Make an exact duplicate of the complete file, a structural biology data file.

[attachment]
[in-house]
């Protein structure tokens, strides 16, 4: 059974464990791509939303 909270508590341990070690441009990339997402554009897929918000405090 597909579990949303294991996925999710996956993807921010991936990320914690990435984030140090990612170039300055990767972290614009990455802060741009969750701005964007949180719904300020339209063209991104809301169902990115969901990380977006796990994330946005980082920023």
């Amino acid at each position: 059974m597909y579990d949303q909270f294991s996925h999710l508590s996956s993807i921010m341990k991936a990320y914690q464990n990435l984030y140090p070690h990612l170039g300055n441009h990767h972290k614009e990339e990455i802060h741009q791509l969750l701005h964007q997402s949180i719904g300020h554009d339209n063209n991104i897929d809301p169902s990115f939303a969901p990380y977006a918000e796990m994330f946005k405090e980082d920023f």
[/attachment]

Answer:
[in-house]
């Protein structure tokens, strides 16, 4: 059974464990791509939303 909270508590341990070690441009990339997402554009897929918000405090 597909579990949303294991996925999710996956993807921010991936990320914690990435984030140090990612170039300055990767972290614009990455802060741009969750701005964007949180719904300020339209063209991104809301169902990115969901990380977006796990994330946005980082920023």
């Amino acid at each position: 059974m597909y579990d949303q909270f294991s996925h999710l508590s996956s993807i921010m341990k991936a990320y914690q464990n990435l984030y140090p070690h990612l170039g300055n441009h990767h972290k614009e990339e990455i802060h741009q791509l969750l701005h964007q997402s949180i719904g300020h554009d339209n063209n991104i897929d809301p169902s990115f939303a969901p990380y977006a918000e796990m994330f946005k405090e980082d920023f």